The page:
Season5 top
I use this over my 5/3 suit on super cold days when I need the wind chill reduced. Or in summer as a solo top with shorts.  It cuts wind and is mostly waterproof yet very light.  I use the Season5 short for wearing under my 5/3 in really cold water and/or under shorts in summer 0n slightly chilled days.

Glacier fleeced lined gloves for winter. I get cold easily so these are great for super chilled days but not too bulky either.  Like most gloves they last about a season of heavy paddling.

NRS Mavericks Gloves - These are a great winter glove but not as warm as the Glacier glove above (for me). I use them in autumn and Spring or warmer winter days. They're waterproof and pretty comfortable.

I'm a bit fanatical about booties.  I paddle in rocky areas often having to walk over barnacles, mussels and other bumpy sharp items.  So I like a flexible but thick sole to protect my feet. Feeling sharp gravel isn't fun.  Plus I can stick a nearly 90 degree (vertical) pivot turn with the shoe tread.  I use the NRS Shocksock and Freestyle Wet shoes.  Both are waterproof, warm as any surf style 5mm or 7mm bootie, comfortable and less expensive than some 7mm booties. I still use these in summer for protecting feet on our beaches. I can feel the board fine while watching the summer people with soft bare feet struggle to do it Maui style over rocky Puget Sound beaches.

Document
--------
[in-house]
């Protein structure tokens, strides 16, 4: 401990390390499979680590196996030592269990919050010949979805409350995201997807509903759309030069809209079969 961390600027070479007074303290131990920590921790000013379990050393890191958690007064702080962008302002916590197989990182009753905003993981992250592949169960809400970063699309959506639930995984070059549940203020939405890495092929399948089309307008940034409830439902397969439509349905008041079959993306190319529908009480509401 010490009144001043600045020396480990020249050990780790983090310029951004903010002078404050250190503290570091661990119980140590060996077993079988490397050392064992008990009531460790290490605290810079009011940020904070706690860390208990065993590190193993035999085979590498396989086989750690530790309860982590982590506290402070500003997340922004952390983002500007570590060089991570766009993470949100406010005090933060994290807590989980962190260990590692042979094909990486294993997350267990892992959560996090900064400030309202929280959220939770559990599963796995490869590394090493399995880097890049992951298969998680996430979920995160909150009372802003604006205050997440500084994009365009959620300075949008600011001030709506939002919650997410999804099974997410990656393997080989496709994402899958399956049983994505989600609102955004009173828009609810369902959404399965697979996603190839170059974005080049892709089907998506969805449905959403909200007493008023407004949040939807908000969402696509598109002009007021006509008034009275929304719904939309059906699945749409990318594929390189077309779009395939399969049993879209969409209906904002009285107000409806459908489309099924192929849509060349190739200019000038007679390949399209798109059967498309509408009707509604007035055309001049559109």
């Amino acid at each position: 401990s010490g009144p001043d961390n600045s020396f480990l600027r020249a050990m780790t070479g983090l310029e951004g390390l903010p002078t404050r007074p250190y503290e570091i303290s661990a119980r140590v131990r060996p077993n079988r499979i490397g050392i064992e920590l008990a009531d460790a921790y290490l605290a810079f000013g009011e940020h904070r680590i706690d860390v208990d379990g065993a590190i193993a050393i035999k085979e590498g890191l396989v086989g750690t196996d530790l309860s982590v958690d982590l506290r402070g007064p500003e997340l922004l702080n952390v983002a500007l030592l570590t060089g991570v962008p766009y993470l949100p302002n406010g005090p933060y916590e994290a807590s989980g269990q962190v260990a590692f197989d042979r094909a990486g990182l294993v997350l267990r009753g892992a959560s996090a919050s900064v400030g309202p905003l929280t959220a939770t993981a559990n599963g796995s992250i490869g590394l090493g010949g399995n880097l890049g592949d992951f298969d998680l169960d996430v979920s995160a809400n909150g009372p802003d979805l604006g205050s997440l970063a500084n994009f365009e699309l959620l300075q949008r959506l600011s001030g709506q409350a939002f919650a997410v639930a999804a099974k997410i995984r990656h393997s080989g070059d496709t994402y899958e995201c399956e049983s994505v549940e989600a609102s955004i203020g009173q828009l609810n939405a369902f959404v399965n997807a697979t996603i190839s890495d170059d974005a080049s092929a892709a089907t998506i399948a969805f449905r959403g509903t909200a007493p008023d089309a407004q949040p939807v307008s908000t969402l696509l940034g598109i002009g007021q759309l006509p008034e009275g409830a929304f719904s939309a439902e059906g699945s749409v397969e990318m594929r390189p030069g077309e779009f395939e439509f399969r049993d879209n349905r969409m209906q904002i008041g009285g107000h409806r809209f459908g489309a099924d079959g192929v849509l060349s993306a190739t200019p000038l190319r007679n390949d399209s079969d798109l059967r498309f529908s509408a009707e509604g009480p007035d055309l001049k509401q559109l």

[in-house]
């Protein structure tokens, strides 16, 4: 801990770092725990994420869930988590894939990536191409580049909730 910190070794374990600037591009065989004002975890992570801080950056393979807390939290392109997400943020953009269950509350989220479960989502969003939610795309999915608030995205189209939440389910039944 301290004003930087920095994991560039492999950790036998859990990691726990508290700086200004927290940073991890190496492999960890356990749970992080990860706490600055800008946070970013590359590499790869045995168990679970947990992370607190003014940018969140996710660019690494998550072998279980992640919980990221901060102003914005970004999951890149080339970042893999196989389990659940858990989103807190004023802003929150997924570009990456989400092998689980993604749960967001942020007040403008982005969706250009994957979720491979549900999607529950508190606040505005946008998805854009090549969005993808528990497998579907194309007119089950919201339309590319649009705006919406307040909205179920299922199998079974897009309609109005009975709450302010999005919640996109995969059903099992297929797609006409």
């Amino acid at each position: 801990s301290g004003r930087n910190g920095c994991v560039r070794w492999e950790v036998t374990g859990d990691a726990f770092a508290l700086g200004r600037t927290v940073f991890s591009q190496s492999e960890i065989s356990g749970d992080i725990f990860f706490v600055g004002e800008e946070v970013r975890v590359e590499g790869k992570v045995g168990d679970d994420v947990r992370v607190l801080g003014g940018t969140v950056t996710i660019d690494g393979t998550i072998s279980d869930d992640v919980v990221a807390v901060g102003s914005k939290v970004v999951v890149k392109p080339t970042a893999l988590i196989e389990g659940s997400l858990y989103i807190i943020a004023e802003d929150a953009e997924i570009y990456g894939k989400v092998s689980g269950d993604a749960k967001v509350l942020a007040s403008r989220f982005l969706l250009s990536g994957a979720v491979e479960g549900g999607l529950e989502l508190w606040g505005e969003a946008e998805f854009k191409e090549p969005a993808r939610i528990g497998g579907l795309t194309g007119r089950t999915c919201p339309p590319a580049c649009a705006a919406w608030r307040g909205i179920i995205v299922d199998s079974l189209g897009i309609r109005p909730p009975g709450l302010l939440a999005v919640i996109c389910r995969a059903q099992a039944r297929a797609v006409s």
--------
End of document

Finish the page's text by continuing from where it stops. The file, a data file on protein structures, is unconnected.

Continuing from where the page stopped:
In summer I use my older leaky NRS booties so I don't get too hot but still have the nice shoe tread for walking on rocky beaches or over pavement.

Currently using the NorthWater coiled leash for flat water days, a coiled Dakine SUP leash for flat water, river and small surf, then a Dakine straight leash for bigger surf (doesn't bounce back at me).

Gath Surf Hat and Gedi.  Surf hat for medium easy surf or deep river current. The Gedi for heavy crazy surf and shallow rivers.  Super comfortable, flexible, ears remove on the Gedi, and affordable. Purpose of the helmet in surf is to prevent the board from cracking my skull when landing on my head.

I'm a big rubber fin fan.  Ya they shudder and flex but I'm not trying to break a speed record or am competing in world class events.  I can run them up on beaches, over kelp beds and they won't slice me in a wipeout.  My beginning students always drag fins, hit walls or steps walking in.  I use ProTek fins in the 9" for most paddling and a thruster set for rivers and surf.  Got one QR Quick Release fin for quick setup or to adjust on water.

To carry stuff on water such as a first aid kit, communication devices for lessons, or to have a place to remove clothing when hot, I use kayaking style deck bags.  Seattle Sports has a variety of ones to use but I use the Parabolic Deck Bag which is waterproof and slender shaped for letting water pass.  Attach to your board using Seattle Sports plugs or NRS (North Shore Inc) spectral loops.